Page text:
Pros: Delightfully dark, sweet, fun, tense in turns
Rating: 5 out of 5
Anne Bishop’s Shalador’s Lady is a Black Jewels Novel. It comes right after The Shadow Queen in both book order and plot order; it’s a direct continuation of events from the previous book. Don’t use this novel to jump into the series.
Janaelle sent a Queen, Cassidy, to help the people of Dena Nehele–at their prince’s request–re-learn the Old Ways and the ins and outs of Protocol (the complex system that keeps the temperamental Blood channeled in positive directions). Unfortunately Theran, the prince, had built up an image of a beautiful, dazzling, powerful Queen, and Cassidy is low-powered and not considered pretty. He doesn’t want her presence, but he can’t exactly go back to the powerful SaDiablo family and say “thanks but no thanks”. He meets a new Queen, Kermilla, and is so captivated by her that he can’t see past the pretty face to the ugly personality behind it. While he bankrupts himself trying to keep up with Kermilla’s expectations, and makes plans to replace Cassidy at the end of her one-year contract, Cassidy moves the rest of her court to a village in another part of the territory. Not only do her loyal court members (all but Theran) go with her, but many of the local Blood and landen go with as well. They’re afraid of Kermilla and her hangers-on–in her they see the old Queens who devastated their territory previously. Somehow, Cassidy has to hold on to Dena Nehele while sparring with Kermilla, who hurt Cassidy in the recent past by taking her previous court out from underneath her.
I absolutely love Shalador’s Lady. The characters are, as always in Anne Bishop books, terribly fun. She has created a world with built-in reasons for people to be high-tempered, dangerous, and larger than life, and she wields that milieu with style. I enjoy Cassidy as a character. For a brief time I felt a little frustrated with her inability to see past what happened with her last court to the loyal court she has now, but to be honest she has been sufficiently scarred by her past experiences that it makes sense for her to be blind to certain details. I also like watching Gray develop–he starts out as a broken man with a stunted emotional development, but in wanting to be good for Cassidy he starts putting the pieces of his life back together. It’s so sweet to watch. (I cried.)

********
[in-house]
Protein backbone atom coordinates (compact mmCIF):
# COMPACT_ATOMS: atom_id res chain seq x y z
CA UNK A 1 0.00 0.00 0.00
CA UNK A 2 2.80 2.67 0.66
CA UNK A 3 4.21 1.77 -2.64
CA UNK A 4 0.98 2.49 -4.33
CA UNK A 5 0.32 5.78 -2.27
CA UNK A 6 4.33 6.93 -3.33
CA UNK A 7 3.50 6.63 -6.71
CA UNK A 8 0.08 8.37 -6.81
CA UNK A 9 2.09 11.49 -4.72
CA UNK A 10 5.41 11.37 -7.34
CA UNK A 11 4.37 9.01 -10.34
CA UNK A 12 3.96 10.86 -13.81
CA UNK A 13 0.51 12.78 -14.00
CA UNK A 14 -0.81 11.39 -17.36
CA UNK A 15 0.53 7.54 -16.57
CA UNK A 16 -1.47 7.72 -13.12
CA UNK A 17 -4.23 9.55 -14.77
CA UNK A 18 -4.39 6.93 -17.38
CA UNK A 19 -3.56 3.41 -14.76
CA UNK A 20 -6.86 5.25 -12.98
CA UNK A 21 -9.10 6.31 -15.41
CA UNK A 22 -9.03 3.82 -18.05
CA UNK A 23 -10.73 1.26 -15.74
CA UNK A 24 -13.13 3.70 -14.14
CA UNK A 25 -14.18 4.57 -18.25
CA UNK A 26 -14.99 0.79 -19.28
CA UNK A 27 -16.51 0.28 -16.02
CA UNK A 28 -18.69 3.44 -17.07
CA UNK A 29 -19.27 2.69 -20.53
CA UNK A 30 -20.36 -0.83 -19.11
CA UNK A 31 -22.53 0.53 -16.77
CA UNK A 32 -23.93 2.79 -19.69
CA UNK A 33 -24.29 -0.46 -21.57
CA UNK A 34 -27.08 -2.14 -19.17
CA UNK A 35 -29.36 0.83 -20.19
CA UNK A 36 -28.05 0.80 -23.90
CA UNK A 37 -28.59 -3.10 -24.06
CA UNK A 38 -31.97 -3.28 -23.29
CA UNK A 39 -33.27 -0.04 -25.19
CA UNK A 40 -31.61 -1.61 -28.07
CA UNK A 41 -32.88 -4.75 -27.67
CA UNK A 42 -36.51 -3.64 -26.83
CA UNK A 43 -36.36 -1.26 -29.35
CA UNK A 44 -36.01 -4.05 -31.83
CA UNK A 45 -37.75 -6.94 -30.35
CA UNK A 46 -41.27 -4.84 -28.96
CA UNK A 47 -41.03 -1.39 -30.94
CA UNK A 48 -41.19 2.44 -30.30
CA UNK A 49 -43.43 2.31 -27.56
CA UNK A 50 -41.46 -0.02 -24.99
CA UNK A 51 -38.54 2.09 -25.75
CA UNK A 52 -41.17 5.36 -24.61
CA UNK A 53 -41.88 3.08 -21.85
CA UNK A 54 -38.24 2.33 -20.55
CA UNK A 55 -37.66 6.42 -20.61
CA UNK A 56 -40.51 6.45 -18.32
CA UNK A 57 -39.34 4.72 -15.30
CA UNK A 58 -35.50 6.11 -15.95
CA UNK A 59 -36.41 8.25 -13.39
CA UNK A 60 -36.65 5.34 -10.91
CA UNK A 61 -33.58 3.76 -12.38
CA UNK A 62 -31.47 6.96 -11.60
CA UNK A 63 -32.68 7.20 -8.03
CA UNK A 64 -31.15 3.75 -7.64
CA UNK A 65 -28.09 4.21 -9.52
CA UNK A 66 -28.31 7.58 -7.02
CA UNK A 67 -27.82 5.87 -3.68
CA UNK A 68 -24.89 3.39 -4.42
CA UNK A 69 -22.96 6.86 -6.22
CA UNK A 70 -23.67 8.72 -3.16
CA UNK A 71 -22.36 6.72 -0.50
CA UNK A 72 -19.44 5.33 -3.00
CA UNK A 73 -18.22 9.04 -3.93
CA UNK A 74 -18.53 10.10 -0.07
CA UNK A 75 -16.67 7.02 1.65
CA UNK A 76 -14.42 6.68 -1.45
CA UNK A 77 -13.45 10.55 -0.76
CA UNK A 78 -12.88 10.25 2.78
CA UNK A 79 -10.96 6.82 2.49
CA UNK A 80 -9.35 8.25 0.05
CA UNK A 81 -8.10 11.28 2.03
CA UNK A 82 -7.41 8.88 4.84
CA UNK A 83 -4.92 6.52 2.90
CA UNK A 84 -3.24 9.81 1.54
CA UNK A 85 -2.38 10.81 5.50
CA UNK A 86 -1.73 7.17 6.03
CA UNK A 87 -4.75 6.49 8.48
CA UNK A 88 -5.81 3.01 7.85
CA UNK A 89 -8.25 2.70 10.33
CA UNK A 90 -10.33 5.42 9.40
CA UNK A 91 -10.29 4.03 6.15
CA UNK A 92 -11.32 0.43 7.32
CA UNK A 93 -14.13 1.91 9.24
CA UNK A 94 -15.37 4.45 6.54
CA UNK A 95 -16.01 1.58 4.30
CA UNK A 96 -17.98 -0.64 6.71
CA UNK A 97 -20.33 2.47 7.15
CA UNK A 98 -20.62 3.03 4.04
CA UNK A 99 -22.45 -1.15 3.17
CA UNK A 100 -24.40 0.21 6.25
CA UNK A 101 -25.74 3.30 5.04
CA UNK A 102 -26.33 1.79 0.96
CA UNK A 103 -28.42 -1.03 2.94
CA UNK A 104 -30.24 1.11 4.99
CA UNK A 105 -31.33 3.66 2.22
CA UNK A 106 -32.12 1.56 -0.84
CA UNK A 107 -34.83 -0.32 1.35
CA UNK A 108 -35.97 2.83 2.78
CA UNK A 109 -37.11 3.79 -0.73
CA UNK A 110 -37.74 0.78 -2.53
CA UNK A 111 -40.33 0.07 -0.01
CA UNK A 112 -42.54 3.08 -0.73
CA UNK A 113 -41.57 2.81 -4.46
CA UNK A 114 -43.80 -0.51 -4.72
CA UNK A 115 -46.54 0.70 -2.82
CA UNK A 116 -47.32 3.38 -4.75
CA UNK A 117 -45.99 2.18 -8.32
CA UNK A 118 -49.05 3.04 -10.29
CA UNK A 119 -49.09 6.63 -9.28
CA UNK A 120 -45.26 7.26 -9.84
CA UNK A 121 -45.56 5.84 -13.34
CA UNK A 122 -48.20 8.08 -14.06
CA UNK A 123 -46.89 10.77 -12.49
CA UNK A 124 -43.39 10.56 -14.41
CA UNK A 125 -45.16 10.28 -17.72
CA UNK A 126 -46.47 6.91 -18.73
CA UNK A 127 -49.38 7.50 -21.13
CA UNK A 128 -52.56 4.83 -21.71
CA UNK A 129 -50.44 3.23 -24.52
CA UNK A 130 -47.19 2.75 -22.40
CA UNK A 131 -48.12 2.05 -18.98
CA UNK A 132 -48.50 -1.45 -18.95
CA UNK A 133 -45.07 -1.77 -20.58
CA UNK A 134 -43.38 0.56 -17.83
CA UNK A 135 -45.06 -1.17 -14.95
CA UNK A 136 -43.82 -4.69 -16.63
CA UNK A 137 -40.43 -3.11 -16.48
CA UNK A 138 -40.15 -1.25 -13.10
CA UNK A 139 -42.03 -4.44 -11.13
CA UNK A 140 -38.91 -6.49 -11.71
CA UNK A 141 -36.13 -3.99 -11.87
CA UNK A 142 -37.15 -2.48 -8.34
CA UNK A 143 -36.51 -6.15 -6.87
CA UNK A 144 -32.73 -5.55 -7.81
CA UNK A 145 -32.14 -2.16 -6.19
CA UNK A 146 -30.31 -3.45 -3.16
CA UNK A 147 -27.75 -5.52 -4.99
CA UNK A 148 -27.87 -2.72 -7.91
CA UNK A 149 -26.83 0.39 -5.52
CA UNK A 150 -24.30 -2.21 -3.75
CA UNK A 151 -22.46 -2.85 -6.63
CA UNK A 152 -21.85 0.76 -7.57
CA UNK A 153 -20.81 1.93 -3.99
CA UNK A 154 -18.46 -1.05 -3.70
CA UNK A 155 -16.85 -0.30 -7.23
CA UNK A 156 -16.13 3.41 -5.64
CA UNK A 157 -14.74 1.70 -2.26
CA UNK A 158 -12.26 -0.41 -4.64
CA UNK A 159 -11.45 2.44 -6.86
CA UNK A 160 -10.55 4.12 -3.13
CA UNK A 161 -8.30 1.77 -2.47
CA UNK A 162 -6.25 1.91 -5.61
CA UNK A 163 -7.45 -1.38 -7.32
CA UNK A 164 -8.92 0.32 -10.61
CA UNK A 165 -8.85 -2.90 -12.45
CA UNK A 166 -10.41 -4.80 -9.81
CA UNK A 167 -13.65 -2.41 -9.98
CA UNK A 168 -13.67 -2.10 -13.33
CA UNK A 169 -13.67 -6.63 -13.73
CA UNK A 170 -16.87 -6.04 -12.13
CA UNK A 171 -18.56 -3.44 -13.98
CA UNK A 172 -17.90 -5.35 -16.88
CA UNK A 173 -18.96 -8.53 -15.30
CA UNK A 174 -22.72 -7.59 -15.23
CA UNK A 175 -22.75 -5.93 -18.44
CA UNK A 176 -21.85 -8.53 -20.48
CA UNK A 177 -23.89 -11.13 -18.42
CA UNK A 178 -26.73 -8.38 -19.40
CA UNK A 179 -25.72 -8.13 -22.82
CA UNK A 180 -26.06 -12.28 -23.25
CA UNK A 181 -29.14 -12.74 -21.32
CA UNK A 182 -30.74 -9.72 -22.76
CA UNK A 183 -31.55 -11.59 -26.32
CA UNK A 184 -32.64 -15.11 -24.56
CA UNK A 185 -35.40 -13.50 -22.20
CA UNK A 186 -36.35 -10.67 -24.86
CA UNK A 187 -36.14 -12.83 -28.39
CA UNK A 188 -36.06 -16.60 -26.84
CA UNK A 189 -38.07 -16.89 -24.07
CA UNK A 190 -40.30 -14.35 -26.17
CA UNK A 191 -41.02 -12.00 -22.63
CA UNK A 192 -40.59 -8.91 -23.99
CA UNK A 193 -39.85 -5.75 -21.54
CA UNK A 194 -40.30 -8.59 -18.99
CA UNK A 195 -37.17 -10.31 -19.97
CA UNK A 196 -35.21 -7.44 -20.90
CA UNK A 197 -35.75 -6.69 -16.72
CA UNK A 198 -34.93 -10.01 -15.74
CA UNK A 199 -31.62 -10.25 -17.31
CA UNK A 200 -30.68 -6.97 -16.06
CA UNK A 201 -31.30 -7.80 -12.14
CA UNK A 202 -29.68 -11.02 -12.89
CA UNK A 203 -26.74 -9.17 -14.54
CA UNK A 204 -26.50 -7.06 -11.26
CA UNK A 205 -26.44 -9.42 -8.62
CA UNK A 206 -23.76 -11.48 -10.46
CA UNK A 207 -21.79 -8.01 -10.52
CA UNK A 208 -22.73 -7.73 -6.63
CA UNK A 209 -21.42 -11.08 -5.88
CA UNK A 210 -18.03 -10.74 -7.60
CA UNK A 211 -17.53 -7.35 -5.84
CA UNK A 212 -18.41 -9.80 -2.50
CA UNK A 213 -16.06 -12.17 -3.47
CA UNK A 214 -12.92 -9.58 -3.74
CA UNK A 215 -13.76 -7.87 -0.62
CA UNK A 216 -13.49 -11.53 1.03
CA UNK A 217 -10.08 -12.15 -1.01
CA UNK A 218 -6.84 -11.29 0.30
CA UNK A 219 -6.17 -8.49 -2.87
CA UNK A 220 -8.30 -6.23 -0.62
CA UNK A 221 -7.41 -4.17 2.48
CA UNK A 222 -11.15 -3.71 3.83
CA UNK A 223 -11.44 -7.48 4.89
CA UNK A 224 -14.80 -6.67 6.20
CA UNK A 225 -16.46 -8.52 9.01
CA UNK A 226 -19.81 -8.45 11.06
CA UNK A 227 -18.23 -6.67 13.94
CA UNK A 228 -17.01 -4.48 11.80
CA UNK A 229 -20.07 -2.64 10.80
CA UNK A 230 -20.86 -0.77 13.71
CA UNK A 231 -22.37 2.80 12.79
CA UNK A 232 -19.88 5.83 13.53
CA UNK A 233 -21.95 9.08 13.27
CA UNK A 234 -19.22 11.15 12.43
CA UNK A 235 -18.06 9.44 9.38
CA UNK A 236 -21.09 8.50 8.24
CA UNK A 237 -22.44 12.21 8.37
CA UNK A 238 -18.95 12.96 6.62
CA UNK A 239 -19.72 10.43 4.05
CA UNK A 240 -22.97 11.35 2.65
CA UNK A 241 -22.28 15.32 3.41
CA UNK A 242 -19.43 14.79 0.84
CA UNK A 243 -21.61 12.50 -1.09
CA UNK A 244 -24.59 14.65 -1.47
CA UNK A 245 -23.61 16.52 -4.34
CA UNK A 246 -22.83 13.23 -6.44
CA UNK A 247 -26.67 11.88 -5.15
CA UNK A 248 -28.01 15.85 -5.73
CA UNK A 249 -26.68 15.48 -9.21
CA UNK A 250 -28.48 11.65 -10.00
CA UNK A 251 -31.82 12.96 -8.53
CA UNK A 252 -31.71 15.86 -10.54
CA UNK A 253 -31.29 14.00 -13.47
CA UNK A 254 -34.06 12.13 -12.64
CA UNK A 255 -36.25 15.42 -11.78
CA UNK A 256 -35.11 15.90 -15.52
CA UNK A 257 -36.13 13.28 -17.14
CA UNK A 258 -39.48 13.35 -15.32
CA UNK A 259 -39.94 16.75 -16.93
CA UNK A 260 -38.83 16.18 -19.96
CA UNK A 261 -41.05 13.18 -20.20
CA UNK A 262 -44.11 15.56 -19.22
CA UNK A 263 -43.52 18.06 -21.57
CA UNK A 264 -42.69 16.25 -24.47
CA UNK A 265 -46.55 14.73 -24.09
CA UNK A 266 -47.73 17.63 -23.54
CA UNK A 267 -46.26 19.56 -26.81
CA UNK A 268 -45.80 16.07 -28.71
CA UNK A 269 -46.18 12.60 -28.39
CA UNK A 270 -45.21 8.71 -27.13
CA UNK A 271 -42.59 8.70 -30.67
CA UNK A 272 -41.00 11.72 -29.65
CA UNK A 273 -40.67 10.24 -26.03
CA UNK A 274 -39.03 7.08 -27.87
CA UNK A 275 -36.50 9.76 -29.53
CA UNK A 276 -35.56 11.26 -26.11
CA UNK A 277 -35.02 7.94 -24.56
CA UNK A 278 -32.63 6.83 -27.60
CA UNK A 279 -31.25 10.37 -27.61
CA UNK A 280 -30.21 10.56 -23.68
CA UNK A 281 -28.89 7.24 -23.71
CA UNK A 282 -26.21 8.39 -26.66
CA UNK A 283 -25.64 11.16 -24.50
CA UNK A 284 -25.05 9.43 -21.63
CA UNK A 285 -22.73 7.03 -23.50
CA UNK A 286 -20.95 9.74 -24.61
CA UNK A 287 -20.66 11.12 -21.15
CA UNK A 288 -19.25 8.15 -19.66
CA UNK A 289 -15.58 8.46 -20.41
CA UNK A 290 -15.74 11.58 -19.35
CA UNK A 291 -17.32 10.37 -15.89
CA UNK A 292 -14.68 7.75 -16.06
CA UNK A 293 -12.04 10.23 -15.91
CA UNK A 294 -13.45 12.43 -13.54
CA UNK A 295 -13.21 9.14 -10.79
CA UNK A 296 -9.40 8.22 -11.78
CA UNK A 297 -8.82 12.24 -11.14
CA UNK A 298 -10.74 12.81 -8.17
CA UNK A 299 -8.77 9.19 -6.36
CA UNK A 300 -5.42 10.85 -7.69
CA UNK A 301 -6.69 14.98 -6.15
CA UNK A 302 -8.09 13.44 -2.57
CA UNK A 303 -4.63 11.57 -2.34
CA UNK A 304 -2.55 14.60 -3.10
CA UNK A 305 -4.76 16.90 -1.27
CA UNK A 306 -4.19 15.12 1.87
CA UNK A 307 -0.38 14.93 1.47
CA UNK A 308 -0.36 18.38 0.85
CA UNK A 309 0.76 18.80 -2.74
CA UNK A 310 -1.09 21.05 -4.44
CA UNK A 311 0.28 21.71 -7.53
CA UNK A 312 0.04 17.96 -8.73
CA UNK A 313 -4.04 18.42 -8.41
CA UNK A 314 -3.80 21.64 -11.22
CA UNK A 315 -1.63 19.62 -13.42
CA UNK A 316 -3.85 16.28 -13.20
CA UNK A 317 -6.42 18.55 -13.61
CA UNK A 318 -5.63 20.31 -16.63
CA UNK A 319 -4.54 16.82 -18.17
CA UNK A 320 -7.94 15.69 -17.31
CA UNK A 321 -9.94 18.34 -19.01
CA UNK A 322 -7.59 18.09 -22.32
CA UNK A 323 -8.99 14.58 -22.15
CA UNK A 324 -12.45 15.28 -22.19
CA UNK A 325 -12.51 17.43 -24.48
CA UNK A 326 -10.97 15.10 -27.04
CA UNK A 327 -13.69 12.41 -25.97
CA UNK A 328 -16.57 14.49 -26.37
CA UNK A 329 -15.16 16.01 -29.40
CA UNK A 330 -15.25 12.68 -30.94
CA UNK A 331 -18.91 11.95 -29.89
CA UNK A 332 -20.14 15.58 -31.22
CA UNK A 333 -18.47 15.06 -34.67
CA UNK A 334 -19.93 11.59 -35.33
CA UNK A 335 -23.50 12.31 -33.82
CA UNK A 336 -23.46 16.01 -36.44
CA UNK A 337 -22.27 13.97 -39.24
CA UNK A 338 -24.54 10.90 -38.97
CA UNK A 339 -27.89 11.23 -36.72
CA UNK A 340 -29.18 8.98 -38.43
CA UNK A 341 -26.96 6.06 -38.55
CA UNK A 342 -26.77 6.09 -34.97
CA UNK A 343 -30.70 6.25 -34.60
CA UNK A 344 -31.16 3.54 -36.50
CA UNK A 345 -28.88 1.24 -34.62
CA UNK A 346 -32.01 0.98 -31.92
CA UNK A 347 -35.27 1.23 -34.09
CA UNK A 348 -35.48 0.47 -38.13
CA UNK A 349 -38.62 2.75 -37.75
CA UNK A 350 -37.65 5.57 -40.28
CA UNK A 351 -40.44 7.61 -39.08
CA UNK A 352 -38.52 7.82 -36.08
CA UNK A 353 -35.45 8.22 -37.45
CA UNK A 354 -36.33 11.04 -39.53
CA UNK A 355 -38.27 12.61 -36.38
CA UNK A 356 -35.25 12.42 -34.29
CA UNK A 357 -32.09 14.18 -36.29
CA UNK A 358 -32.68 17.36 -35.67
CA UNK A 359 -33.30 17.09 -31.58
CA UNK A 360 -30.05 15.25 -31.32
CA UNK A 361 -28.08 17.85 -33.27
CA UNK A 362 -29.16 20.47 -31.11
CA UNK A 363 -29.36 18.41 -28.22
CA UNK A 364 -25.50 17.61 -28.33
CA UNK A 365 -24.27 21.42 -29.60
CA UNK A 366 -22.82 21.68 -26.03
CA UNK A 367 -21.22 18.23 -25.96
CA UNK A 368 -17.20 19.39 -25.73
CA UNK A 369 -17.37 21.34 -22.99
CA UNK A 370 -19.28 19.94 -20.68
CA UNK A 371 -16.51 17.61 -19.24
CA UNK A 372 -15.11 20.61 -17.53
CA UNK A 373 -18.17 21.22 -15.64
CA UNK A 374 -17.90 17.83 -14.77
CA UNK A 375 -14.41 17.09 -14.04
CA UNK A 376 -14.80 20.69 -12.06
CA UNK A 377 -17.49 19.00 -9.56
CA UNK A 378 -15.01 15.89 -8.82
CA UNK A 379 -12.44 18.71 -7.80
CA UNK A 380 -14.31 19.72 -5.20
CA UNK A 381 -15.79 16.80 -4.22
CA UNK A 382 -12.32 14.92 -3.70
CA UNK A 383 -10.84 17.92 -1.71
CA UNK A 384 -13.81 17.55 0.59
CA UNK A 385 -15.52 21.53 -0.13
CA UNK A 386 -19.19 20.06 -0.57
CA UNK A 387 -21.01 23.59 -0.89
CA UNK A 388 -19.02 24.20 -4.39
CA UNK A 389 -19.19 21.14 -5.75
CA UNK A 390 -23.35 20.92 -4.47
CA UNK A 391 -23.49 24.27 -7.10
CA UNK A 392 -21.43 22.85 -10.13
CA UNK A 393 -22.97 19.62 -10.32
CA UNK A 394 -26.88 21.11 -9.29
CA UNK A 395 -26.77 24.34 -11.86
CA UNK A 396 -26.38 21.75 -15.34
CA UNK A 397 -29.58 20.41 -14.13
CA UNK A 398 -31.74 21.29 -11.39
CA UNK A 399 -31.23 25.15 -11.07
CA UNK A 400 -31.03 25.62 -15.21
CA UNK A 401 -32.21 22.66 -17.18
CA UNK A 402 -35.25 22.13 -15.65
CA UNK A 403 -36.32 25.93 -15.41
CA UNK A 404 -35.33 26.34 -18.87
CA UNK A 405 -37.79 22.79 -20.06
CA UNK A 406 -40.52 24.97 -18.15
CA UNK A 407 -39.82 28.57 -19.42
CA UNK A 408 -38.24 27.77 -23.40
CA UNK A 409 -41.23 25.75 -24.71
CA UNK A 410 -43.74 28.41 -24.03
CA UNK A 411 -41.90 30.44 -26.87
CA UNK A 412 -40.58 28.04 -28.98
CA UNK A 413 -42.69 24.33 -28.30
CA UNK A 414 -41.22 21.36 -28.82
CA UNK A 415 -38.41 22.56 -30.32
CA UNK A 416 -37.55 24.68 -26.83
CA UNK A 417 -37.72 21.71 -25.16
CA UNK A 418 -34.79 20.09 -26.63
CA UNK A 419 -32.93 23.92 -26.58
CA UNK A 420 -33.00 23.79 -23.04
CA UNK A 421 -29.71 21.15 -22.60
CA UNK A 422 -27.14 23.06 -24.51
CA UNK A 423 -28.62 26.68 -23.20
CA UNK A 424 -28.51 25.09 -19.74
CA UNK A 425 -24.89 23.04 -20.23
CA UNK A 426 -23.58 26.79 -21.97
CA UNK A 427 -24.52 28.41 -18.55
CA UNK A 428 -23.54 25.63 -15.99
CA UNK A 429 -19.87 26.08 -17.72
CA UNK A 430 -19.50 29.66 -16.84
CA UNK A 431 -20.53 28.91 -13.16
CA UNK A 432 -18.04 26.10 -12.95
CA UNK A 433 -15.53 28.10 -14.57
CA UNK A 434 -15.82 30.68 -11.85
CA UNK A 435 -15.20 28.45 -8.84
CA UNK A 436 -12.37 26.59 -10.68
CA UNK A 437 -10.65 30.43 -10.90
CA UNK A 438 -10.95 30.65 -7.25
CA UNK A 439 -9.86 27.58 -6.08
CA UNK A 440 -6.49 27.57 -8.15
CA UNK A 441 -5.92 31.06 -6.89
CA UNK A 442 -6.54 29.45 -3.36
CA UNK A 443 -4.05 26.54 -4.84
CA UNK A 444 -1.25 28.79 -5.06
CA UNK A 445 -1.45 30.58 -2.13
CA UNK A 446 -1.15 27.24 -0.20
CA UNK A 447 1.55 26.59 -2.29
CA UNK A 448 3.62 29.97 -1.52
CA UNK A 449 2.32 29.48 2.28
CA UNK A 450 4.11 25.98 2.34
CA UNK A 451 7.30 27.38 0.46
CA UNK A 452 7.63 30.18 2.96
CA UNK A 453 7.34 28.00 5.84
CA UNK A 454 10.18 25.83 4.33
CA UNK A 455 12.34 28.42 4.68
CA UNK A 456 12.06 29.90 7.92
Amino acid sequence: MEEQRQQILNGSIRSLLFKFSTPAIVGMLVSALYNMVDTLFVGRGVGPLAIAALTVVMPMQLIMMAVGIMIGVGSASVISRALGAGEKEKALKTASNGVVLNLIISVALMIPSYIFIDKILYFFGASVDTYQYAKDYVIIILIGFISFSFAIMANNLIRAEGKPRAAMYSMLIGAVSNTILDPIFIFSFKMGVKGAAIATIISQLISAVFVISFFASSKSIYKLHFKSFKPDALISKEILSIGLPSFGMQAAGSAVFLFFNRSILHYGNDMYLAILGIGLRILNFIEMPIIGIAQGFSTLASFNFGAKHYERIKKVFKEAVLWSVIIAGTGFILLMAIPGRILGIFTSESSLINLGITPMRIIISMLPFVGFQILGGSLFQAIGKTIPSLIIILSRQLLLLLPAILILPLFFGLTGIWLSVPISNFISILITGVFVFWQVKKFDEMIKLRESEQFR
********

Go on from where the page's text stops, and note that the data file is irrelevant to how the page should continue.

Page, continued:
The hilarity in this volume (and some of the darkness as well) comes from the introduction of a bunch of Scelties (a ‘kindred’ race of dogs, who are considered to be of the Blood and who have the same range of powers as the human Blood, including the ability to speak mind-to-mind with others). An entire dozen comes to Cassidy’s relocated home and decides to settle in. They range from a small, over-excited mutt to a rather scary adult. While they’re often used for comic relief, they also instigate at least one of the darker moments of the book. (Additional tears may have been shed.)
There are plenty of ups and downs, laughs and bloodshed, romances and enmities. The plot and events provide plenty of tension–I stayed up late to finish the book because I couldn’t put it down. Frankly I read so many books that this doesn’t happen often any more. I also liked that Kermilla shows how thin the line can be between a Queen who’s spoiled, selfish, and narcissistic, and a Queen who’s evil.